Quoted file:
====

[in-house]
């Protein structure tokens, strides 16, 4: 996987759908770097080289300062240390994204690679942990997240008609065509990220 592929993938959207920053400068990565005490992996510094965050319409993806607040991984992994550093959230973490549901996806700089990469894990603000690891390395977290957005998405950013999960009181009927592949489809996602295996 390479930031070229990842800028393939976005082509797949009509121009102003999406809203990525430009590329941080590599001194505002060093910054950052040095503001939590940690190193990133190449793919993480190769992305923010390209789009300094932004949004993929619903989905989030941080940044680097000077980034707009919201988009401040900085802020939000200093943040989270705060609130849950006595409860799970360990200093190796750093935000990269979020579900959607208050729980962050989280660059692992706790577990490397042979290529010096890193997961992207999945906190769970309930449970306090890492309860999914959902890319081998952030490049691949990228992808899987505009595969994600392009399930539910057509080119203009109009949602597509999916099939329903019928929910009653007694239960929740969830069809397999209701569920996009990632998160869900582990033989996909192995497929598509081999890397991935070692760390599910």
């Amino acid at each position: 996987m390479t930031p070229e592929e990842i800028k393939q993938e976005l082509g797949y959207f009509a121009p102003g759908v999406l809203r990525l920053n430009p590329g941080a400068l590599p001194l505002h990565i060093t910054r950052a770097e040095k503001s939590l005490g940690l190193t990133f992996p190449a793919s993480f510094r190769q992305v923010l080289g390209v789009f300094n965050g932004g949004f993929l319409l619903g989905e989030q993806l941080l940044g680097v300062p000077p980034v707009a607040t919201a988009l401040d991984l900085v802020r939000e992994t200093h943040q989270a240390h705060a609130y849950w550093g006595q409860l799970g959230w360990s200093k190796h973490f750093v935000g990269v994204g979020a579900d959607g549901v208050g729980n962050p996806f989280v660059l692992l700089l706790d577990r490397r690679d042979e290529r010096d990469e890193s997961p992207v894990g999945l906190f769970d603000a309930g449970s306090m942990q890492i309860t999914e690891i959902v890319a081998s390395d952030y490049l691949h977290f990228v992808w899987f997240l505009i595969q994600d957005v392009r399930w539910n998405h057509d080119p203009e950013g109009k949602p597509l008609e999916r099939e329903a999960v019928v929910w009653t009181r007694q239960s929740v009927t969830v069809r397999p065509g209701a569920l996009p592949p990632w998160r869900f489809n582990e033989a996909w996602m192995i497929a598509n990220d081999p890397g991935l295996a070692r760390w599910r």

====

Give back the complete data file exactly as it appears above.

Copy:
[in-house]
């Protein structure tokens, strides 16, 4: 996987759908770097080289300062240390994204690679942990997240008609065509990220 592929993938959207920053400068990565005490992996510094965050319409993806607040991984992994550093959230973490549901996806700089990469894990603000690891390395977290957005998405950013999960009181009927592949489809996602295996 390479930031070229990842800028393939976005082509797949009509121009102003999406809203990525430009590329941080590599001194505002060093910054950052040095503001939590940690190193990133190449793919993480190769992305923010390209789009300094932004949004993929619903989905989030941080940044680097000077980034707009919201988009401040900085802020939000200093943040989270705060609130849950006595409860799970360990200093190796750093935000990269979020579900959607208050729980962050989280660059692992706790577990490397042979290529010096890193997961992207999945906190769970309930449970306090890492309860999914959902890319081998952030490049691949990228992808899987505009595969994600392009399930539910057509080119203009109009949602597509999916099939329903019928929910009653007694239960929740969830069809397999209701569920996009990632998160869900582990033989996909192995497929598509081999890397991935070692760390599910």
């Amino acid at each position: 996987m390479t930031p070229e592929e990842i800028k393939q993938e976005l082509g797949y959207f009509a121009p102003g759908v999406l809203r990525l920053n430009p590329g941080a400068l590599p001194l505002h990565i060093t910054r950052a770097e040095k503001s939590l005490g940690l190193t990133f992996p190449a793919s993480f510094r190769q992305v923010l080289g390209v789009f300094n965050g932004g949004f993929l319409l619903g989905e989030q993806l941080l940044g680097v300062p000077p980034v707009a607040t919201a988009l401040d991984l900085v802020r939000e992994t200093h943040q989270a240390h705060a609130y849950w550093g006595q409860l799970g959230w360990s200093k190796h973490f750093v935000g990269v994204g979020a579900d959607g549901v208050g729980n962050p996806f989280v660059l692992l700089l706790d577990r490397r690679d042979e290529r010096d990469e890193s997961p992207v894990g999945l906190f769970d603000a309930g449970s306090m942990q890492i309860t999914e690891i959902v890319a081998s390395d952030y490049l691949h977290f990228v992808w899987f997240l505009i595969q994600d957005v392009r399930w539910n998405h057509d080119p203009e950013g109009k949602p597509l008609e999916r099939e329903a999960v019928v929910w009653t009181r007694q239960s929740v009927t969830v069809r397999p065509g209701a569920l996009p592949p990632w998160r869900f489809n582990e033989a996909w996602m192995i497929a598509n990220d081999p890397g991935l295996a070692r760390w599910r």